Recently, Wellfield staff and volunteers installed a new rain garden on the north side of the Garden’s new seasonal restroom building. We are collecting the rainwater off the roofs of the restroom and surrounding buildings and draining them to a dry well. The rain water from five different roof surfaces all drain to the same number of square feet. Slowing the flow of water down and storing water for reuse are critical steps to take as the amount of urban impervious surfaces increase.
Water rushing off the land into swelling rivers overwhelms stream channels, contributing to flash flooding, etc. Rather than contend with a lot of runoff, we are turning a problem into a beautiful solution. Rain gardens and dry wells collect water entering the property via the sky lanes above, slow it down and allow the precipitation time to percolate into the soil rather than running off.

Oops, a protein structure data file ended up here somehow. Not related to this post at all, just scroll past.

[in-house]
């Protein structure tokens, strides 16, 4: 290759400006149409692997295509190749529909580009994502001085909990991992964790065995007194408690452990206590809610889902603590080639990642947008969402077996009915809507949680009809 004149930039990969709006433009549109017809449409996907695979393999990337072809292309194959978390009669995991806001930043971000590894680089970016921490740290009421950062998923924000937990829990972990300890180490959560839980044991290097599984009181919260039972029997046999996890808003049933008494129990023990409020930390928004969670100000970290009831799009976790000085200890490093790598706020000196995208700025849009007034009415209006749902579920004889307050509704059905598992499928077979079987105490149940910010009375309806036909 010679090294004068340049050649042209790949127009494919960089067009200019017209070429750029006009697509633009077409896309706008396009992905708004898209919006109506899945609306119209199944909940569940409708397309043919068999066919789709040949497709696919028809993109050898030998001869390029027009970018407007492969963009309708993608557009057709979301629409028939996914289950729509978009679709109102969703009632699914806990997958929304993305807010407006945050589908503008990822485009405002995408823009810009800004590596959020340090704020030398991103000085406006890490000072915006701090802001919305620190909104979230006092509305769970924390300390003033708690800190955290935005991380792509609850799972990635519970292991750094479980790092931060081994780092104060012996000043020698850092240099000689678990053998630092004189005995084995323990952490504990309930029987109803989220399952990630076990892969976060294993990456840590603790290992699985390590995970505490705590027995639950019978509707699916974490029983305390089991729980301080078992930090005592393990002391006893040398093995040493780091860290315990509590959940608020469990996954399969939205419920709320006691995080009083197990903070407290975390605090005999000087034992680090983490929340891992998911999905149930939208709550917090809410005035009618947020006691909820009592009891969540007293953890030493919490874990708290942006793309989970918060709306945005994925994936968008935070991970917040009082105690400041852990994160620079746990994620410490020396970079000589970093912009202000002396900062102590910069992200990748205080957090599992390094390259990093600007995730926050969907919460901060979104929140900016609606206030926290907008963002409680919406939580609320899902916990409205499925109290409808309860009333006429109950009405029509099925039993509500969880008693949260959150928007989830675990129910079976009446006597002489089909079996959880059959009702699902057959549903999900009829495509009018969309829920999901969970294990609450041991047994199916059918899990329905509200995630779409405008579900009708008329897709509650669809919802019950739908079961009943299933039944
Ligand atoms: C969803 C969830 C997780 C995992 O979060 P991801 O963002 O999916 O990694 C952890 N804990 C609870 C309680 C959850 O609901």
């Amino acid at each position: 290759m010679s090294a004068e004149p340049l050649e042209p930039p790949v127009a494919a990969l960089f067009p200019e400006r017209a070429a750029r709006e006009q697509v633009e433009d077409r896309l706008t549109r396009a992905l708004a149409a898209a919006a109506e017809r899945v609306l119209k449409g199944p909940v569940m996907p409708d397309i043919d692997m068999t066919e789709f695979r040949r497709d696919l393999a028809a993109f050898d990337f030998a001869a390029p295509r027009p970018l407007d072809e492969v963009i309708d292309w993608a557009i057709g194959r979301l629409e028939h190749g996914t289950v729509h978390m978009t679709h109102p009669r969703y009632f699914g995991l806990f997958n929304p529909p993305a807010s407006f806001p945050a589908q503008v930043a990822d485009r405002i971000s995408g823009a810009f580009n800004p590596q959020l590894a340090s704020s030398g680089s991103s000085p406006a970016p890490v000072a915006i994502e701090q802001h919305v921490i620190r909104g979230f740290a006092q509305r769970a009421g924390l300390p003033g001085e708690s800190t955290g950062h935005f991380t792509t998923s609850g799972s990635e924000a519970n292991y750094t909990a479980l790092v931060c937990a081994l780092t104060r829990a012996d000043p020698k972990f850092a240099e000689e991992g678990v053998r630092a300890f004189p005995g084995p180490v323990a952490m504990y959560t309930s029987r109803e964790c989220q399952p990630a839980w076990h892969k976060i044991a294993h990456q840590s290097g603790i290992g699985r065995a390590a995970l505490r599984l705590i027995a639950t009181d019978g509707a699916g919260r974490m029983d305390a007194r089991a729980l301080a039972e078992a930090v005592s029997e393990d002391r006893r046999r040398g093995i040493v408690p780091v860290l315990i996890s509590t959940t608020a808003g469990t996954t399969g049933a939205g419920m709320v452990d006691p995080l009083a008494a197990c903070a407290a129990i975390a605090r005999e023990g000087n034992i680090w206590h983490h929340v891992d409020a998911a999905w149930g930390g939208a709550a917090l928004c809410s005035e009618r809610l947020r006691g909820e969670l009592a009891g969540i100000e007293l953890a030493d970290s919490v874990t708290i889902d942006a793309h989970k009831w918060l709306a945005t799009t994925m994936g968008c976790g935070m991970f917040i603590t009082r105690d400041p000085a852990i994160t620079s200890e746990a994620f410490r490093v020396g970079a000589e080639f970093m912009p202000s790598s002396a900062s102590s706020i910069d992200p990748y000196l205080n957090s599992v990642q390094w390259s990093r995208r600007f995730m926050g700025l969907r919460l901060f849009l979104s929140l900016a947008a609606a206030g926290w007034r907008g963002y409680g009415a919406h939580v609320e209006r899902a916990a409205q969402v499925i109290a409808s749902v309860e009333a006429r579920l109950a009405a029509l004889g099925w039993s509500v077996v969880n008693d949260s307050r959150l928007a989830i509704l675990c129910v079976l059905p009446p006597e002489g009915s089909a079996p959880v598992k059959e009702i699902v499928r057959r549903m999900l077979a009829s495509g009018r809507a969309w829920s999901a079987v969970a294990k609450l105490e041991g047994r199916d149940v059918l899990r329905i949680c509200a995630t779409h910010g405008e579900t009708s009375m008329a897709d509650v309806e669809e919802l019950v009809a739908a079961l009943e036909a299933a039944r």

For those who are interested, Elkhart County Soil and Water Conservation District has great information on their rain barrel and garden incentive program on their site (click link for more info). The program offers “homeowners who qualify…reimburse up to $250 for rain garden plants and up to $50 per rain barrel (maximum two rain barrels per parcel).”
Josh Steffen, Horticulture and Facilities Manager